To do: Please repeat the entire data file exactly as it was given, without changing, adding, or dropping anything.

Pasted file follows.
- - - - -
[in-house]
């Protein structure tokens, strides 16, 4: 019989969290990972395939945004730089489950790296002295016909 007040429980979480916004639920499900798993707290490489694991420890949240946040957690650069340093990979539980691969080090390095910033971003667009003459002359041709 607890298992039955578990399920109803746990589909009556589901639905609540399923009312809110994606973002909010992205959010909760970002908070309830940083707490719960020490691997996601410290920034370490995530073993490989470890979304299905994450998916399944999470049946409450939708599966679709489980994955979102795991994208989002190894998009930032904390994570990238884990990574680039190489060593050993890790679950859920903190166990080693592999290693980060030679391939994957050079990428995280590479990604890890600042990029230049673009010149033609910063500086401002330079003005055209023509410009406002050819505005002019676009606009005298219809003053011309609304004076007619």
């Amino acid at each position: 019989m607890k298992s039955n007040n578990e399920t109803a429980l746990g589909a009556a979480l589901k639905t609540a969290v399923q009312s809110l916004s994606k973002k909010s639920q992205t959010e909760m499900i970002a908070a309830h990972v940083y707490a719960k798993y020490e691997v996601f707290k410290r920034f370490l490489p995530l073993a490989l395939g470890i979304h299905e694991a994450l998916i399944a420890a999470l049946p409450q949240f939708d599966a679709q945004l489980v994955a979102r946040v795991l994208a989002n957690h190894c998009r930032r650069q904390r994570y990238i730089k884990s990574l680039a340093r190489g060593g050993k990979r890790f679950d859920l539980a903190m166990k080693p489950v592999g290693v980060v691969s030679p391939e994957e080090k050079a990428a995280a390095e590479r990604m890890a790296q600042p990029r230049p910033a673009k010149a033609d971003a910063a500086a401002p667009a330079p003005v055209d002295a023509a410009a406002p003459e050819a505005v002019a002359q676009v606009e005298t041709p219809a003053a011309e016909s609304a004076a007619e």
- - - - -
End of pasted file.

[in-house]
């Protein structure tokens, strides 16, 4: 019989969290990972395939945004730089489950790296002295016909 007040429980979480916004639920499900798993707290490489694991420890949240946040957690650069340093990979539980691969080090390095910033971003667009003459002359041709 607890298992039955578990399920109803746990589909009556589901639905609540399923009312809110994606973002909010992205959010909760970002908070309830940083707490719960020490691997996601410290920034370490995530073993490989470890979304299905994450998916399944999470049946409450939708599966679709489980994955979102795991994208989002190894998009930032904390994570990238884990990574680039190489060593050993890790679950859920903190166990080693592999290693980060030679391939994957050079990428995280590479990604890890600042990029230049673009010149033609910063500086401002330079003005055209023509410009406002050819505005002019676009606009005298219809003053011309609304004076007619």
């Amino acid at each position: 019989m607890k298992s039955n007040n578990e399920t109803a429980l746990g589909a009556a979480l589901k639905t609540a969290v399923q009312s809110l916004s994606k973002k909010s639920q992205t959010e909760m499900i970002a908070a309830h990972v940083y707490a719960k798993y020490e691997v996601f707290k410290r920034f370490l490489p995530l073993a490989l395939g470890i979304h299905e694991a994450l998916i399944a420890a999470l049946p409450q949240f939708d599966a679709q945004l489980v994955a979102r946040v795991l994208a989002n957690h190894c998009r930032r650069q904390r994570y990238i730089k884990s990574l680039a340093r190489g060593g050993k990979r890790f679950d859920l539980a903190m166990k080693p489950v592999g290693v980060v691969s030679p391939e994957e080090k050079a990428a995280a390095e590479r990604m890890a790296q600042p990029r230049p910033a673009k010149a033609d971003a910063a500086a401002p667009a330079p003005v055209d002295a023509a410009a406002p003459e050819a505005v002019a002359q676009v606009e005298t041709p219809a003053a011309e016909s609304a004076a007619e």